Like the craters viewed from the airplane window, the canisters walling off the vegetable patches were instant reminders of Xieng Khouang’s turbulent past.  Craters even marked the areas with the jars, like the one I saw at Site 1, sign-posted “US Bomb #2” (my driver was unable to find out where was US Bomb #1).  But none of that seemed to affect the local people’s attitude towards tourists, even Americans, when Laos opened the province to foreigners in the early 90s.  Like other newly opened Lao destinations, Phonsavan was a Sabai di City and travelers everywhere were greeted with smiles and welcomes.  No one expressed any resentment about the war damage.  That was already relegated to what seemed like a distant past; even more so now, two decades later.
       Phonsavan is most interesting in the morning, when villagers arrive from beyond town to buy or sell things in the open market.  Merchants wheel their products into town on wooden carts and use the latter to display their goods.  Women tend to dominate the crowd and many dress in traditional clothing, like the embroidered sarongs worn by the various Tai sub-groups.  Next to the town lies a lake at the foot of a couple of large, mostly barren hills, with fancy wooden houses near the summit and cemeteries in several locations on the slopes.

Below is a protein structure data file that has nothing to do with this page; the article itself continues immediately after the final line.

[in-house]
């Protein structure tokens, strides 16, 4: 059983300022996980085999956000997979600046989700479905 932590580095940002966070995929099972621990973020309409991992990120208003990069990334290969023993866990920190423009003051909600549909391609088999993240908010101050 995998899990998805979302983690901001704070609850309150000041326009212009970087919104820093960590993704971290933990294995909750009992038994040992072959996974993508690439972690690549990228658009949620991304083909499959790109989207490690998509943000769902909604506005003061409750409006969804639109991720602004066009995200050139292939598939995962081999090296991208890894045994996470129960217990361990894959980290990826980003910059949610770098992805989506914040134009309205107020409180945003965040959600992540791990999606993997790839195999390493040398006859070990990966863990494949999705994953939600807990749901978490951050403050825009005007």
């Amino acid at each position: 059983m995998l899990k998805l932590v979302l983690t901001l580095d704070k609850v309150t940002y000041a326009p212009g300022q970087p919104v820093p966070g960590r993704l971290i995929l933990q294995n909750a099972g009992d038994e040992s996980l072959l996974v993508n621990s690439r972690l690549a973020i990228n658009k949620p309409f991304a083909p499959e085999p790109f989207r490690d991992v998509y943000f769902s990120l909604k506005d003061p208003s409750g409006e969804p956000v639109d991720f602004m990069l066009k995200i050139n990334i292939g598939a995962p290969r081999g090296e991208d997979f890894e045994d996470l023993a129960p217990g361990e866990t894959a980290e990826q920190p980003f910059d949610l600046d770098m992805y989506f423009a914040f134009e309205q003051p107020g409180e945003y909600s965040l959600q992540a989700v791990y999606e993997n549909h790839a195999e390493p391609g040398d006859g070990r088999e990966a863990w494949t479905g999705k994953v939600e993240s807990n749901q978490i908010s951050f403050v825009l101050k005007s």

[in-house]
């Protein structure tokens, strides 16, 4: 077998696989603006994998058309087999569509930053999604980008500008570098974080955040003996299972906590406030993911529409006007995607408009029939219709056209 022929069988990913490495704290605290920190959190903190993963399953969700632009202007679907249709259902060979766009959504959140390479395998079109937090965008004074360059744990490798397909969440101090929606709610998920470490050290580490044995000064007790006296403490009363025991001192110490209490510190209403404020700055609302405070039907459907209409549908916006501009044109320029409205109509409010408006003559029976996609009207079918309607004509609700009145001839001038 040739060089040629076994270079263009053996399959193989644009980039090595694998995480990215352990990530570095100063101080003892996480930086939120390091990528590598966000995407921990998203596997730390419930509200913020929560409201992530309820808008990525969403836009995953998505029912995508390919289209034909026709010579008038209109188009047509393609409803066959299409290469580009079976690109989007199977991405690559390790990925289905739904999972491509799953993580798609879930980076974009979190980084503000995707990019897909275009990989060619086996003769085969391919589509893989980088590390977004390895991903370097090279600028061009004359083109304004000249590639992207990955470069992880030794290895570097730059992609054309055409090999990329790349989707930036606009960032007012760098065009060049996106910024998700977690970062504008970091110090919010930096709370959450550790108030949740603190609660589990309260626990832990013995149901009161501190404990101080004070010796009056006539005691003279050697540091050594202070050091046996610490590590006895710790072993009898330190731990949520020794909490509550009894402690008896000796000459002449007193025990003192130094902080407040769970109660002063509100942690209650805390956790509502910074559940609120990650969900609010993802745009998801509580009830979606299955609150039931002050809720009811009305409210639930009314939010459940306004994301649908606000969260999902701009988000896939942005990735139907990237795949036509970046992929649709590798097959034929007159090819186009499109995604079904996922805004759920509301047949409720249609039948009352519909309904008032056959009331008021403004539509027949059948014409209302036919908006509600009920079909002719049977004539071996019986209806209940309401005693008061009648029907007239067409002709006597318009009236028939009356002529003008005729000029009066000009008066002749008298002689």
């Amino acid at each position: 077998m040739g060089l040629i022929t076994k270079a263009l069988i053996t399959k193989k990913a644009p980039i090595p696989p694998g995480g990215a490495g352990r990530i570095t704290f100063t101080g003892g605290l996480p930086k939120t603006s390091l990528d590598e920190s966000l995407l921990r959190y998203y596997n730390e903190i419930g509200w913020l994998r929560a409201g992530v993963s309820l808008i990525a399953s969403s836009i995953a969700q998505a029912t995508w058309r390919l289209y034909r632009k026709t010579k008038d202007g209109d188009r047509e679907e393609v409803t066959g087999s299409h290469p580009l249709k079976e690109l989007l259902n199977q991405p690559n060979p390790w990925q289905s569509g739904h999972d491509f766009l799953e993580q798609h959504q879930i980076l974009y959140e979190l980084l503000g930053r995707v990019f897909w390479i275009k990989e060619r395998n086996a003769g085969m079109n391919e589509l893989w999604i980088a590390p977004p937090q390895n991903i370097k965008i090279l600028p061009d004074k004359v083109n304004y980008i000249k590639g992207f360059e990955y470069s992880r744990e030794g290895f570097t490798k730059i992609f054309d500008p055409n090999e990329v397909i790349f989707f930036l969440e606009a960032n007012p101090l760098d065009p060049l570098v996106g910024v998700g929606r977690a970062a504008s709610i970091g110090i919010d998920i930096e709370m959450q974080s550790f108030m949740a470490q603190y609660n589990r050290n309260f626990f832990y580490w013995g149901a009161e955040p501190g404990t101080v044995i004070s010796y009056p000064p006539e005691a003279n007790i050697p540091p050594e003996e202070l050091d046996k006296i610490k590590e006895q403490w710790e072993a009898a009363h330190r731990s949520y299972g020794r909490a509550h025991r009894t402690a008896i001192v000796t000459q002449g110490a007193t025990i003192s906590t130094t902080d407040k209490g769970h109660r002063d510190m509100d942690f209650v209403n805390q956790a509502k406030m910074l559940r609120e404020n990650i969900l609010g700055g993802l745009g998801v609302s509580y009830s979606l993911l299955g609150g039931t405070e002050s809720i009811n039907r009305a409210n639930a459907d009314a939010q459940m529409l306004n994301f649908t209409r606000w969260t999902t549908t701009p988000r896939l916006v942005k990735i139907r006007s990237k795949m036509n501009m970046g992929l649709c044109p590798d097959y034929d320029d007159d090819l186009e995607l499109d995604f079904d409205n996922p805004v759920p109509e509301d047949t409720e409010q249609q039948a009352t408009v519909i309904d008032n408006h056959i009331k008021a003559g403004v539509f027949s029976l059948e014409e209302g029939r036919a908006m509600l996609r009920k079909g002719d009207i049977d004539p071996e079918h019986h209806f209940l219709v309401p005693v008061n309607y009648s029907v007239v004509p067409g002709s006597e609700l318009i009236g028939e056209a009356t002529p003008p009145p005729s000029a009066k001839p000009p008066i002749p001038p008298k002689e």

Phonsavan Buddhist temple
       You get good, broad views of the town and the surrounding area from the top of this hill.  Distant mountains rise more than a thousand meters above the plain.  Some have caves where both guerrillas and local residents took refuge during the bombing campaigns.  The caves didn’t automatically guarantee safety, though, and in one tragic instance bombs sealed and destroyed a large cave sheltering a few hundred people, all of whom died.